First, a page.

The World Health Organization (WHO) is now recommending against the routine use of antibiotics in food animals, according to new guidelines released by the international public health agency.
ARAC in the News
WHO has launched new guidelines on use of medically important antimicrobials in food-producing animals, recommending that farmers and the food industry stop using antibiotics routinely to promote growth and prevent disease in healthy animals. These guidelines aim to help preserve the effectiveness of antibiotics that are important for human medicine by reducing their use in animals.
USDA and FDA have a duty to make sure that livestock producers aren't causing antibiotic resistance, Agriculture Secretary Sonny Perdue told researchers, scientists and government employees today.
The agencies have a "huge responsibility" to "convince and educate our producers" on using antibiotics judiciously, he said during a meeting of the National Antimicrobial Resistance Monitoring System, or NARMS.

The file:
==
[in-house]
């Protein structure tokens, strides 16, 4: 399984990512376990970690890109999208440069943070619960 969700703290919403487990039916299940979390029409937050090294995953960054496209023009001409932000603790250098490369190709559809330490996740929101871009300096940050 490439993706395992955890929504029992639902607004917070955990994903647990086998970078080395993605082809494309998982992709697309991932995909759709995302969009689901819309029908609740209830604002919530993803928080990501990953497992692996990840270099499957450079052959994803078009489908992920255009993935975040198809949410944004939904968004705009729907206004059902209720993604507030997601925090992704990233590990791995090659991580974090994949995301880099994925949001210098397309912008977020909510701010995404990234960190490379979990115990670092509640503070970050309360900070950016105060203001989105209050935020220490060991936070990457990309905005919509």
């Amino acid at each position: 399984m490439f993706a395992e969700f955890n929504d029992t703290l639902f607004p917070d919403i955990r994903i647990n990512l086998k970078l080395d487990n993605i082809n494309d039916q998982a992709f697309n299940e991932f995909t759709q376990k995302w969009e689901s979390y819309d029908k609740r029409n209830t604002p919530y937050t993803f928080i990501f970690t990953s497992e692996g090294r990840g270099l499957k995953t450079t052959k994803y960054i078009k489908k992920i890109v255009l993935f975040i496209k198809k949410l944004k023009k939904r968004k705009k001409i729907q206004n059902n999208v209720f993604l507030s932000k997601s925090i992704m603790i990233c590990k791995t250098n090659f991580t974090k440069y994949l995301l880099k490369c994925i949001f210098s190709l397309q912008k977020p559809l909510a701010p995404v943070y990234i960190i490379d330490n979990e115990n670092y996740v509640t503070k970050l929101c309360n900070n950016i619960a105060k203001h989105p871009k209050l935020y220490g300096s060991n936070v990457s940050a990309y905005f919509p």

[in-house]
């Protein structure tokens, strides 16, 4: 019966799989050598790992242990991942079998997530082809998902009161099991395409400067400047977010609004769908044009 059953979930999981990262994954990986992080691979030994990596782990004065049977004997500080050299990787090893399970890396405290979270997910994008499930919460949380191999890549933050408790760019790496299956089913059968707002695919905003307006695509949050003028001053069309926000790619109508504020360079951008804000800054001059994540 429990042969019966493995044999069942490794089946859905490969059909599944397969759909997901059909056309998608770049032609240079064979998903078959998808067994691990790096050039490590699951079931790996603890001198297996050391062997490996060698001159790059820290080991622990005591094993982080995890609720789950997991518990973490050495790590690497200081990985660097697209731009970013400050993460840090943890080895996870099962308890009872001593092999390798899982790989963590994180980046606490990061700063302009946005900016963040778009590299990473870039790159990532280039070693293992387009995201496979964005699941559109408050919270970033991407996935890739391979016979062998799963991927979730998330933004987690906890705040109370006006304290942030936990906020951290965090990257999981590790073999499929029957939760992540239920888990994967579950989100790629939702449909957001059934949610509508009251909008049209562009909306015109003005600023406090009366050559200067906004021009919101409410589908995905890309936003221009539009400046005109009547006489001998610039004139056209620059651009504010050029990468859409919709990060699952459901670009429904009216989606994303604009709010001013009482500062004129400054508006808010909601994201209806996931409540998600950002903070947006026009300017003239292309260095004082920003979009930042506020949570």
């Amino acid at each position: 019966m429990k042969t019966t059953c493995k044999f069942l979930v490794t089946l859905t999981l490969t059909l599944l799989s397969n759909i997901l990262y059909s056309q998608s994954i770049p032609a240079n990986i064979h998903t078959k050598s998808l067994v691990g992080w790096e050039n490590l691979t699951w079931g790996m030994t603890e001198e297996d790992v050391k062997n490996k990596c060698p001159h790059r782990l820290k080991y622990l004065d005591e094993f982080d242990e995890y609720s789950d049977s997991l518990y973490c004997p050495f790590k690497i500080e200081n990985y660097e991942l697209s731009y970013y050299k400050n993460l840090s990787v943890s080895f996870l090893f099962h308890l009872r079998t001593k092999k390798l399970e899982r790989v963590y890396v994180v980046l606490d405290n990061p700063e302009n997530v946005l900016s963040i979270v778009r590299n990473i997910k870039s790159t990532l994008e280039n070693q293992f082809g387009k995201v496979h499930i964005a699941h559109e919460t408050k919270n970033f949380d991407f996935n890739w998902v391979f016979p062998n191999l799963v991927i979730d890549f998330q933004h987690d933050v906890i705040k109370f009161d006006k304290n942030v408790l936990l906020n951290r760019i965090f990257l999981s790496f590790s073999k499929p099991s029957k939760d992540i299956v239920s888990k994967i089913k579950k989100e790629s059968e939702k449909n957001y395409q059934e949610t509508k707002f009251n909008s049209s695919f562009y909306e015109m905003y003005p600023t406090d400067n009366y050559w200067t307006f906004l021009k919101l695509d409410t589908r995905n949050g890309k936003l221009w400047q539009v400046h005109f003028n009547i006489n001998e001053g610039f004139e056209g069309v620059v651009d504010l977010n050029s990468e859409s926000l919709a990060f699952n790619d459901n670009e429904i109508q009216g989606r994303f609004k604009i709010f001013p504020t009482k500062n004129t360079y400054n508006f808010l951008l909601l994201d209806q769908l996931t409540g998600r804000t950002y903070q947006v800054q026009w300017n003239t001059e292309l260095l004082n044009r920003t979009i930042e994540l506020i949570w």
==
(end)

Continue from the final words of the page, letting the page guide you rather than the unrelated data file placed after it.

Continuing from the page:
The 2015 NARMS Integrated Report is an annual report that highlights antimicrobial resistance patterns in bacteria isolated from humans (by CDC), raw retail meats (by FDA), and animals at slaughter (by USDA).
But the antibiotic’s [colistin] widespread use as a growth promoter for poultry and pigs in Asia had – by this time – encouraged the evolution of resistant strains and these have now spread to humans....The position is summed up by Lance Price, an antibiotic researcher at George Washington University in Washington DC. “Superbugs are gaining strength because we continue to squander these precious medicines through overuse in human medicine and as cheap production tools in animal agriculture.”